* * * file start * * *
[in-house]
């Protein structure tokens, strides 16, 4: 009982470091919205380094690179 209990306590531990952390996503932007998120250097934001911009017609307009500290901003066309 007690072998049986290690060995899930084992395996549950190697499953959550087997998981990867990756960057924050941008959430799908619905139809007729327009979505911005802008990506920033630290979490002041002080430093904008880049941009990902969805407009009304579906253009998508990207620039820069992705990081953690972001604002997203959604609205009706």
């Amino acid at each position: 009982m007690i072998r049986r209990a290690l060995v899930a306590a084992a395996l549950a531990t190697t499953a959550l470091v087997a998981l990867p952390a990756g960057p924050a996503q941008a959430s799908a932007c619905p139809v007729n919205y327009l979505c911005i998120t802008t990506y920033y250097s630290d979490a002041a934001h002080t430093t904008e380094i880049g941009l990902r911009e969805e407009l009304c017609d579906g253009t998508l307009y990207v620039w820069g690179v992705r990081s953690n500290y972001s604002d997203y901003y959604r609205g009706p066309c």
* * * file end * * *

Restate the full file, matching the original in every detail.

[in-house]
């Protein structure tokens, strides 16, 4: 009982470091919205380094690179 209990306590531990952390996503932007998120250097934001911009017609307009500290901003066309 007690072998049986290690060995899930084992395996549950190697499953959550087997998981990867990756960057924050941008959430799908619905139809007729327009979505911005802008990506920033630290979490002041002080430093904008880049941009990902969805407009009304579906253009998508990207620039820069992705990081953690972001604002997203959604609205009706």
């Amino acid at each position: 009982m007690i072998r049986r209990a290690l060995v899930a306590a084992a395996l549950a531990t190697t499953a959550l470091v087997a998981l990867p952390a990756g960057p924050a996503q941008a959430s799908a932007c619905p139809v007729n919205y327009l979505c911005i998120t802008t990506y920033y250097s630290d979490a002041a934001h002080t430093t904008e380094i880049g941009l990902r911009e969805e407009l009304c017609d579906g253009t998508l307009y990207v620039w820069g690179v992705r990081s953690n500290y972001s604002d997203y901003y959604r609205g009706p066309c």